There are no plans to change the bank's headquarters or asset management business, which will remain in Irvine for the time being, Kavanaugh said.

The Texas move isn't having an "overnight" impact on the company, but focusing on apartment buildings is a solid place to start, said Gary Tenner, analyst at D.A. Davidson.

"Multi-families, if you hire the right people, are clearly a place where you can grow pretty quickly if you find the right people. I have no doubt they can," Tenner said. "In terms of more traditional C&I, this is a longer sales process … and more merchandise. Similarly with asset management. You have to find the right people to bring in the assets and I think it all takes time. "

The company considered Denver, Florida and other markets, but ultimately decided that Dallas would offer the best opportunities for expansion, including through mergers and acquisitions, Kavanaugh said. According to the Federal Deposit Insurance Corp. There were more than 400 community banks in Texas as of September 30th.

"There's more to the metroplex area of ​​Dallas than can be said about community banking," said Kavanaugh. "Well, whether they are ready to consider M&A is a different issue, but I believe there is a great opportunity for consolidation in the Texan market."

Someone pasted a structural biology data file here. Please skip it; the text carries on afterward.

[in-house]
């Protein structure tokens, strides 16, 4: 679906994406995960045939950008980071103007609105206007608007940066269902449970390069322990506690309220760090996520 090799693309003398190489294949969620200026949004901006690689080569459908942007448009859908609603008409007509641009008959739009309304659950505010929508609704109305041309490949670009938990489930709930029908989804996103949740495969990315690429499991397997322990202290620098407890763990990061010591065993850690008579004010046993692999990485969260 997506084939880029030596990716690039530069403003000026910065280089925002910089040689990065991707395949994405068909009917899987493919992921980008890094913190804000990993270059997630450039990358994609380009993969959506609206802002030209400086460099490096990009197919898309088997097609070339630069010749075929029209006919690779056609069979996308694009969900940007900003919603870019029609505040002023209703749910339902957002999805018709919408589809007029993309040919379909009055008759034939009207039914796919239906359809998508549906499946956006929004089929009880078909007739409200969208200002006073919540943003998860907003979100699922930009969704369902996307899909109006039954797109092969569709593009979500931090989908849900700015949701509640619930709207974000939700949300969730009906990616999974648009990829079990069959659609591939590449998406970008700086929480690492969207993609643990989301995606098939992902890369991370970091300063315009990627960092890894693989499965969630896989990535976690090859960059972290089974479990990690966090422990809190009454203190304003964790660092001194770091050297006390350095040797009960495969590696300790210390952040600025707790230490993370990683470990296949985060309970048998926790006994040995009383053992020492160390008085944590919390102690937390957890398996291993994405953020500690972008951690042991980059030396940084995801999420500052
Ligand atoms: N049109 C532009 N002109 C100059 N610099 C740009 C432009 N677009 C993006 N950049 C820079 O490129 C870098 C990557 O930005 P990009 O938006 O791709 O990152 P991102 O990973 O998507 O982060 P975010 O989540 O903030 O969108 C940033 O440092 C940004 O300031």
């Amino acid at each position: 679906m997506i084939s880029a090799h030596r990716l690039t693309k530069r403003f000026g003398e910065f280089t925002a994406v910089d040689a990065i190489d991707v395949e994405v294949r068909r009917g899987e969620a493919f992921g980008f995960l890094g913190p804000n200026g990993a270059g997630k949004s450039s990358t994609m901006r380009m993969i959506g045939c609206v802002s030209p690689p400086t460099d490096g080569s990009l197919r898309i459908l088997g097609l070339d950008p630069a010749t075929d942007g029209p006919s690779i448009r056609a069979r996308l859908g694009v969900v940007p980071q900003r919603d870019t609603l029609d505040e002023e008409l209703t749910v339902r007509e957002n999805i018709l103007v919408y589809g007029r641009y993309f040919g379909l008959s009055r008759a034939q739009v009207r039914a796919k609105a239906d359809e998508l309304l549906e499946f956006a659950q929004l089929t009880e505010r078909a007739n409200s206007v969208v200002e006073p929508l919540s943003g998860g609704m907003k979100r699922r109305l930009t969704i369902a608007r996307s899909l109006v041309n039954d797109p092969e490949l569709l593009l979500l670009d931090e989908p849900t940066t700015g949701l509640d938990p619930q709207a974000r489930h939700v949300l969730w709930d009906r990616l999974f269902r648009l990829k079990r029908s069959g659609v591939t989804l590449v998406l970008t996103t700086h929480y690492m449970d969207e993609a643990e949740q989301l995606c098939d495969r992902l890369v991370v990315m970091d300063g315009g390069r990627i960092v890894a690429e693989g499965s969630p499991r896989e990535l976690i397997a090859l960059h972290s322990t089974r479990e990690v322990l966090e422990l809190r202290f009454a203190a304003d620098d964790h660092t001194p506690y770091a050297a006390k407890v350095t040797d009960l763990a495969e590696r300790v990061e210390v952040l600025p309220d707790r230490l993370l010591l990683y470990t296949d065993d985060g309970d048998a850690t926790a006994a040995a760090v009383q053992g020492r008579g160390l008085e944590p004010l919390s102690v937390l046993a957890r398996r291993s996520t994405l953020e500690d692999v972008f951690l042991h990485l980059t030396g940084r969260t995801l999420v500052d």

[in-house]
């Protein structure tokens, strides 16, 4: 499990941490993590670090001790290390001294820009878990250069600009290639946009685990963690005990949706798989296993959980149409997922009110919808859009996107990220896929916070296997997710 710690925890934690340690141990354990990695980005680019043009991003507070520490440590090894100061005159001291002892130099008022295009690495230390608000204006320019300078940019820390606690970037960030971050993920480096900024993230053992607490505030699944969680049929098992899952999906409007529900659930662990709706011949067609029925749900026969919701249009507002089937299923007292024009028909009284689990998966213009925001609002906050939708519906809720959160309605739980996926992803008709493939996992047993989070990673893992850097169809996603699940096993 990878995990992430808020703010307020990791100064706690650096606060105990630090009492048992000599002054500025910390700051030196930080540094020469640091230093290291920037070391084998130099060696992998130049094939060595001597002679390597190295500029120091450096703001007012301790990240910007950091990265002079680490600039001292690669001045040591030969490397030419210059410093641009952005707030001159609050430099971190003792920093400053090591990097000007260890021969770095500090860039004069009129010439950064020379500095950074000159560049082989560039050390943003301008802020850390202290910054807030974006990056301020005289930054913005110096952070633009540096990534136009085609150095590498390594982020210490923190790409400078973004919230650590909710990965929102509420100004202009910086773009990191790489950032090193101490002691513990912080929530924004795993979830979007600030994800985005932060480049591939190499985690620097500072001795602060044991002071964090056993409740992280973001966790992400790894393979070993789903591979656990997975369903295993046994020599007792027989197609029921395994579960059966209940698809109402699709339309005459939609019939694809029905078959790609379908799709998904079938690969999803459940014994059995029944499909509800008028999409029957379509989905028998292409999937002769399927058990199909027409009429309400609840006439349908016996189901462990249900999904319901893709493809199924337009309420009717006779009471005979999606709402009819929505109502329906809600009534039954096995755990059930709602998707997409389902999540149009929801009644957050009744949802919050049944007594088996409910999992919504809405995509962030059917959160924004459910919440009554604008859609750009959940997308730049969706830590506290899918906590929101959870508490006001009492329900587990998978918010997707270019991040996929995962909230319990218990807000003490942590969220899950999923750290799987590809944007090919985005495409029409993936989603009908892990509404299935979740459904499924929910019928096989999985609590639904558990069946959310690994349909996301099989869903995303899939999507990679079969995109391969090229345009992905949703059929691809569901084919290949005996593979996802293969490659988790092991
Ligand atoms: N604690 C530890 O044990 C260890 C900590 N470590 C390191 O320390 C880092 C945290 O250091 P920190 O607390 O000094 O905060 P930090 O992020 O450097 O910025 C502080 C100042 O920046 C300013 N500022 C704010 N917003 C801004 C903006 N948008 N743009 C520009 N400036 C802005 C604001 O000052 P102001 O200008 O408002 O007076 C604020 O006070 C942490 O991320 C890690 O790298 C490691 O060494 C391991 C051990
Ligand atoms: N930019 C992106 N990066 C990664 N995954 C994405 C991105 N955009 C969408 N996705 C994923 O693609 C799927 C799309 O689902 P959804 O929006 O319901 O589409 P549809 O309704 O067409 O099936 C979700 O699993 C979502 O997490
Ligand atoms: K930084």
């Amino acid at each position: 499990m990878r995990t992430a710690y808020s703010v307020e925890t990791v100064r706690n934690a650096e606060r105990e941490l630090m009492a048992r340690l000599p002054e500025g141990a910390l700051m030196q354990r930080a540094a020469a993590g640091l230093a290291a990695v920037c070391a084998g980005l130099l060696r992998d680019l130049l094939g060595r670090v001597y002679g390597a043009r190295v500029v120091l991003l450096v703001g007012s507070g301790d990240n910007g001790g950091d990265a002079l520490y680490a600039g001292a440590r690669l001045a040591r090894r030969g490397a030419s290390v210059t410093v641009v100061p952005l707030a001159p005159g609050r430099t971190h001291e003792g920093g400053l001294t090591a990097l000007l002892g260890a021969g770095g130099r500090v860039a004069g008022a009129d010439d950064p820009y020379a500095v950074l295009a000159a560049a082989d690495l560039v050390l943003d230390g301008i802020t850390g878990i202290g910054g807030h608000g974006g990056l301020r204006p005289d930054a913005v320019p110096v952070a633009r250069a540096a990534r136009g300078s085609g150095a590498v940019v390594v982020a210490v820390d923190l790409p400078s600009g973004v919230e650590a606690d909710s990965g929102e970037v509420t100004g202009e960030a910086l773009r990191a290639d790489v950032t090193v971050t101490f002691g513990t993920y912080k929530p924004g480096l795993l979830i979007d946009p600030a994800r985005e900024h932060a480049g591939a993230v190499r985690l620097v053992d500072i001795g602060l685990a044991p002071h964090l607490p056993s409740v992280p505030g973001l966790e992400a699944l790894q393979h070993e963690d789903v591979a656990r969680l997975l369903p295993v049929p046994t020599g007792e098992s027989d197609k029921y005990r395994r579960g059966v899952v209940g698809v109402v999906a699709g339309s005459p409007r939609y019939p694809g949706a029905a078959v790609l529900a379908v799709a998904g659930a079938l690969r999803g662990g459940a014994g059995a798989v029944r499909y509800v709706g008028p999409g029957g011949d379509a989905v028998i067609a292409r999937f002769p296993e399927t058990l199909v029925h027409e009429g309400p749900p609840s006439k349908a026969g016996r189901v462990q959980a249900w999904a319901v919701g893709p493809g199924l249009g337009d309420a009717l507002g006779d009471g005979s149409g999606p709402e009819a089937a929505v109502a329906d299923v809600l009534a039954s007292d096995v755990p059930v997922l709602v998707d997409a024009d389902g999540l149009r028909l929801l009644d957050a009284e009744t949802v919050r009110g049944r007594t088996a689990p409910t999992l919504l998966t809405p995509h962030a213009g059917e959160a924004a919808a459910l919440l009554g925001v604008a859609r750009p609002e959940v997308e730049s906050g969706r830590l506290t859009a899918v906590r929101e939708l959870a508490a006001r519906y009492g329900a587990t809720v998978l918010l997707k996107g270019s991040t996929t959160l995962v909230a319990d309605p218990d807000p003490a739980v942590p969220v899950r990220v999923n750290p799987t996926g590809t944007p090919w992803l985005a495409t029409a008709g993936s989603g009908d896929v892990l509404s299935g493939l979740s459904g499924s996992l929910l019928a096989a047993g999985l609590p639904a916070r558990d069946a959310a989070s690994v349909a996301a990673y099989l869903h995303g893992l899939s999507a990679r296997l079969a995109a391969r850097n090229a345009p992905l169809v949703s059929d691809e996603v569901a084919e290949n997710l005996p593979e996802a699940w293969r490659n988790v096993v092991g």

There have been talks with potential sellers but nothing has been worked out yet, he said.

HoldCo Asset Management announced last month that the First Foundation had attempted merger talks with Boston Private Financial Holdings, which are worth $ 9.7 billion. HoldCo, a private Boston investor, is upset that the company has agreed to sell it to SVB Financial of Santa Clara, California.

HoldCo, in a letter to Anthony DeChellis, CEO of Boston Private, shared the contents of an email from Kavanaugh stating that he had "persistently" called DeChellis "to have a dialogue about a merger." The First Foundation was told in late November that Boston Private's board of directors had directed DeChellis to focus internally and that the company was "not interested in a sale."

First Foundation isn't the first nongovernmental bank to move to Texas to find more growth and acquisition opportunities. In 2007, Comerica moved its headquarters from Detroit to Dallas and about three years later signed a deal to acquire Sterling Bancshares in Houston.

For Kavanaugh, a graduate of the University of North Texas, moving is a kind of homecoming. He moved to California from Dallas in 1986 and helped found the First Foundation Bank in 2007.

Kavanaugh is building a house in the area that he expects to be ready in April.

The move marks the First Foundation's third expansion outside of California, where the first of its two entities, First Foundation Advisors, was established in 1990. In 2012 she opened a branch and advisory office in Las Vegas and two years later did the same thing in Honolulu.

Today the company has 20 offices, all but two in California, and employs approximately 500 people, approximately 75% of whom are based in Irvine. Over time, certain operations and other back-office jobs in Irvine will be relocated to Dallas, but how quickly that will happen is yet to be determined, Kavanaugh said.

"I got calls from some CEOs asking about the move," he said. “A lot of people say, 'We think it's a smart move. "